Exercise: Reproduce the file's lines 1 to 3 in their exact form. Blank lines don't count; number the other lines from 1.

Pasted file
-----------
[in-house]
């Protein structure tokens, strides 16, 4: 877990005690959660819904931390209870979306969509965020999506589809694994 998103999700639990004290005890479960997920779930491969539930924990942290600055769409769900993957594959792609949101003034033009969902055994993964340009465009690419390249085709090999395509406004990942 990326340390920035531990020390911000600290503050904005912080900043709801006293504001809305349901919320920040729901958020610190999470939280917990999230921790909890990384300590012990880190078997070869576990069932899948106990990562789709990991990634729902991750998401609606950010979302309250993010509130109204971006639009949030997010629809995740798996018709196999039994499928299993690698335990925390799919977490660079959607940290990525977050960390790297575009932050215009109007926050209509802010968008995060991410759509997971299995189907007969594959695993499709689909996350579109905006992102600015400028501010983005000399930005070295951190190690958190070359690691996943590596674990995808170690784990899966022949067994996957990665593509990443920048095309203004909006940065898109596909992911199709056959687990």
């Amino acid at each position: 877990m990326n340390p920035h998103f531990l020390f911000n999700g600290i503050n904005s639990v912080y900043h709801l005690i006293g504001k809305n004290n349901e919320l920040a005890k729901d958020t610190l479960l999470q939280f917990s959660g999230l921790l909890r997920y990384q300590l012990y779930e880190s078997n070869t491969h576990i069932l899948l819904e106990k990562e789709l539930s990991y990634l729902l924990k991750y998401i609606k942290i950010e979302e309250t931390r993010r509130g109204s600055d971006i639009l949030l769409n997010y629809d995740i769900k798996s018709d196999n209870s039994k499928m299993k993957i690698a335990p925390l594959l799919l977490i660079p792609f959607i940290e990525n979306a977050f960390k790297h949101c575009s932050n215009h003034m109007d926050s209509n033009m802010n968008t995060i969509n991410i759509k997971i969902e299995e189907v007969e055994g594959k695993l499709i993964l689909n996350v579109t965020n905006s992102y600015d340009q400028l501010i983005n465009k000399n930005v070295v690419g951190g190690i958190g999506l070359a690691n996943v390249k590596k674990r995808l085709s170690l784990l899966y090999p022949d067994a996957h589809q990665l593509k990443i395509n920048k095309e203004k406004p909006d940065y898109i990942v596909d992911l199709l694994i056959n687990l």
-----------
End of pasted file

[in-house]
């Protein structure tokens, strides 16, 4: 877990005690959660819904931390209870979306969509965020999506589809694994 998103999700639990004290005890479960997920779930491969539930924990942290600055769409769900993957594959792609949101003034033009969902055994993964340009465009690419390249085709090999395509406004990942 990326340390920035531990020390911000600290503050904005912080900043709801006293504001809305349901919320920040729901958020610190999470939280917990999230921790909890990384300590012990880190078997070869576990069932899948106990990562789709990991990634729902991750998401609606950010979302309250993010509130109204971006639009949030997010629809995740798996018709196999039994499928299993690698335990925390799919977490660079959607940290990525977050960390790297575009932050215009109007926050209509802010968008995060991410759509997971299995189907007969594959695993499709689909996350579109905006992102600015400028501010983005000399930005070295951190190690958190070359690691996943590596674990995808170690784990899966022949067994996957990665593509990443920048095309203004909006940065898109596909992911199709056959687990």
């Amino acid at each position: 877990m990326n340390p920035h998103f531990l020390f911000n999700g600290i503050n904005s639990v912080y900043h709801l005690i006293g504001k809305n004290n349901e919320l920040a005890k729901d958020t610190l479960l999470q939280f917990s959660g999230l921790l909890r997920y990384q300590l012990y779930e880190s078997n070869t491969h576990i069932l899948l819904e106990k990562e789709l539930s990991y990634l729902l924990k991750y998401i609606k942290i950010e979302e309250t931390r993010r509130g109204s600055d971006i639009l949030l769409n997010y629809d995740i769900k798996s018709d196999n209870s039994k499928m299993k993957i690698a335990p925390l594959l799919l977490i660079p792609f959607i940290e990525n979306a977050f960390k790297h949101c575009s932050n215009h003034m109007d926050s209509n033009m802010n968008t995060i969509n991410i759509k997971i969902e299995e189907v007969e055994g594959k695993l499709i993964l689909n996350v579109t965020n905006s992102y600015d340009q400028l501010i983005n465009k000399n930005v070295v690419g951190g190690i958190g999506l070359a690691n996943v390249k590596k674990r995808l085709s170690l784990l899966y090999p022949d067994a996957h589809q990665l593509k990443i395509n920048k095309e203004k406004p909006d940065y898109i990942v596909d992911l199709l694994i056959n687990l």